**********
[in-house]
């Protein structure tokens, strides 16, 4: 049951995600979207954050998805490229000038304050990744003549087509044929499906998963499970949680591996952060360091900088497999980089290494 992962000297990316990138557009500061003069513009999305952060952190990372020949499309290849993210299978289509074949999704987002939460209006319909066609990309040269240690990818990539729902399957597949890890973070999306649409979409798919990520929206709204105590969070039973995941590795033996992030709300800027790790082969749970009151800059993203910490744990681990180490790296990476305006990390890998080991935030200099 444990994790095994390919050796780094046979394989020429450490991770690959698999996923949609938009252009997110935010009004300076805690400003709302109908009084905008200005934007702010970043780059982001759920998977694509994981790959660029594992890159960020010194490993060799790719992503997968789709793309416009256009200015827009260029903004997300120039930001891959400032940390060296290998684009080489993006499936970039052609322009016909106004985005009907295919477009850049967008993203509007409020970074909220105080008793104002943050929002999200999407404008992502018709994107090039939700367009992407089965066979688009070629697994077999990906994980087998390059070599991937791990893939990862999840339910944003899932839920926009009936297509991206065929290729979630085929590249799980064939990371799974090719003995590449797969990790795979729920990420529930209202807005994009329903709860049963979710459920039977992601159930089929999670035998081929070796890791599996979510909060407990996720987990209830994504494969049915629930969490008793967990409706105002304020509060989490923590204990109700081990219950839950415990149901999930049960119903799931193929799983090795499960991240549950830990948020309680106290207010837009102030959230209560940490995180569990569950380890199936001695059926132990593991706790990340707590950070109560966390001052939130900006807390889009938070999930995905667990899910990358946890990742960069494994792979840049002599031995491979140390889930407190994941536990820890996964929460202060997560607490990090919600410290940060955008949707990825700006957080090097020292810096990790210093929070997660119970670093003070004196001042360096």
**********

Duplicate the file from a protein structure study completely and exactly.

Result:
[in-house]
């Protein structure tokens, strides 16, 4: 049951995600979207954050998805490229000038304050990744003549087509044929499906998963499970949680591996952060360091900088497999980089290494 992962000297990316990138557009500061003069513009999305952060952190990372020949499309290849993210299978289509074949999704987002939460209006319909066609990309040269240690990818990539729902399957597949890890973070999306649409979409798919990520929206709204105590969070039973995941590795033996992030709300800027790790082969749970009151800059993203910490744990681990180490790296990476305006990390890998080991935030200099 444990994790095994390919050796780094046979394989020429450490991770690959698999996923949609938009252009997110935010009004300076805690400003709302109908009084905008200005934007702010970043780059982001759920998977694509994981790959660029594992890159960020010194490993060799790719992503997968789709793309416009256009200015827009260029903004997300120039930001891959400032940390060296290998684009080489993006499936970039052609322009016909106004985005009907295919477009850049967008993203509007409020970074909220105080008793104002943050929002999200999407404008992502018709994107090039939700367009992407089965066979688009070629697994077999990906994980087998390059070599991937791990893939990862999840339910944003899932839920926009009936297509991206065929290729979630085929590249799980064939990371799974090719003995590449797969990790795979729920990420529930209202807005994009329903709860049963979710459920039977992601159930089929999670035998081929070796890791599996979510909060407990996720987990209830994504494969049915629930969490008793967990409706105002304020509060989490923590204990109700081990219950839950415990149901999930049960119903799931193929799983090795499960991240549950830990948020309680106290207010837009102030959230209560940490995180569990569950380890199936001695059926132990593991706790990340707590950070109560966390001052939130900006807390889009938070999930995905667990899910990358946890990742960069494994792979840049002599031995491979140390889930407190994941536990820890996964929460202060997560607490990090919600410290940060955008949707990825700006957080090097020292810096990790210093929070997660119970670093003070004196001042360096």